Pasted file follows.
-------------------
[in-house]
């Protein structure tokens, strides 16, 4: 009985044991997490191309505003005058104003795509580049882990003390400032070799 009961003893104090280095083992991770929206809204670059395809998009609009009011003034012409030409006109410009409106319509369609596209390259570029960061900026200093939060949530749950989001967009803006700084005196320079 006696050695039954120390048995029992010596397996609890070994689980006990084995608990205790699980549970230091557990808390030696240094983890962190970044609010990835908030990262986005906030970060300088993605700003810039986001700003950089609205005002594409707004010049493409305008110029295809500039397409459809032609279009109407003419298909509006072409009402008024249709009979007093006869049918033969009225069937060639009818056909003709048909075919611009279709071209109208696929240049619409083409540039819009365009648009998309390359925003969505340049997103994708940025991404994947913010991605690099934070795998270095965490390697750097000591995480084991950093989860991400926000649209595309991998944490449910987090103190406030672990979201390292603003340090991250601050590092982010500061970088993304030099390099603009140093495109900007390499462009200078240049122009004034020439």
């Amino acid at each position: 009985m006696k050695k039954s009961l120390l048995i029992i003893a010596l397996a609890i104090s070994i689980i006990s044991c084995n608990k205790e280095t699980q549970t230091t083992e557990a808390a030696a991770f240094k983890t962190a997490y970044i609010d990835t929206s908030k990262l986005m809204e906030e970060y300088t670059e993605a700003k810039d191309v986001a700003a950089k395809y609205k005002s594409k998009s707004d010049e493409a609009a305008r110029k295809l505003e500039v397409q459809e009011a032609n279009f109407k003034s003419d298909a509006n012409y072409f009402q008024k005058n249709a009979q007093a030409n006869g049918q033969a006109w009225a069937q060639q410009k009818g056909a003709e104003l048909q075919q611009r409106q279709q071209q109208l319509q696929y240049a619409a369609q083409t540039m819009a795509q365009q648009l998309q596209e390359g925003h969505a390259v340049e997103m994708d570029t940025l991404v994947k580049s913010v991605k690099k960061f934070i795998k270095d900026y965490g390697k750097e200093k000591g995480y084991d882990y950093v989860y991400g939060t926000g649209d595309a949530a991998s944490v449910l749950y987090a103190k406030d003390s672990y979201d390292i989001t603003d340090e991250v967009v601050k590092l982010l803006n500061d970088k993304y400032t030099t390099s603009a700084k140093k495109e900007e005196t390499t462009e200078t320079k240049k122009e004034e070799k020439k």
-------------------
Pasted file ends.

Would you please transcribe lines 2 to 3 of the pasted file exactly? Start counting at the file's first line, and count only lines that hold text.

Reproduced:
């Protein structure tokens, strides 16, 4: 009985044991997490191309505003005058104003795509580049882990003390400032070799 009961003893104090280095083992991770929206809204670059395809998009609009009011003034012409030409006109410009409106319509369609596209390259570029960061900026200093939060949530749950989001967009803006700084005196320079 006696050695039954120390048995029992010596397996609890070994689980006990084995608990205790699980549970230091557990808390030696240094983890962190970044609010990835908030990262986005906030970060300088993605700003810039986001700003950089609205005002594409707004010049493409305008110029295809500039397409459809032609279009109407003419298909509006072409009402008024249709009979007093006869049918033969009225069937060639009818056909003709048909075919611009279709071209109208696929240049619409083409540039819009365009648009998309390359925003969505340049997103994708940025991404994947913010991605690099934070795998270095965490390697750097000591995480084991950093989860991400926000649209595309991998944490449910987090103190406030672990979201390292603003340090991250601050590092982010500061970088993304030099390099603009140093495109900007390499462009200078240049122009004034020439």
């Amino acid at each position: 009985m006696k050695k039954s009961l120390l048995i029992i003893a010596l397996a609890i104090s070994i689980i006990s044991c084995n608990k205790e280095t699980q549970t230091t083992e557990a808390a030696a991770f240094k983890t962190a997490y970044i609010d990835t929206s908030k990262l986005m809204e906030e970060y300088t670059e993605a700003k810039d191309v986001a700003a950089k395809y609205k005002s594409k998009s707004d010049e493409a609009a305008r110029k295809l505003e500039v397409q459809e009011a032609n279009f109407k003034s003419d298909a509006n012409y072409f009402q008024k005058n249709a009979q007093a030409n006869g049918q033969a006109w009225a069937q060639q410009k009818g056909a003709e104003l048909q075919q611009r409106q279709q071209q109208l319509q696929y240049a619409a369609q083409t540039m819009a795509q365009q648009l998309q596209e390359g925003h969505a390259v340049e997103m994708d570029t940025l991404v994947k580049s913010v991605k690099k960061f934070i795998k270095d900026y965490g390697k750097e200093k000591g995480y084991d882990y950093v989860y991400g939060t926000g649209d595309a949530a991998s944490v449910l749950y987090a103190k406030d003390s672990y979201d390292i989001t603003d340090e991250v967009v601050k590092l982010l803006n500061d970088k993304y400032t030099t390099s603009a700084k140093k495109e900007e005196t390499t462009e200078t320079k240049k122009e004034e070799k020439k």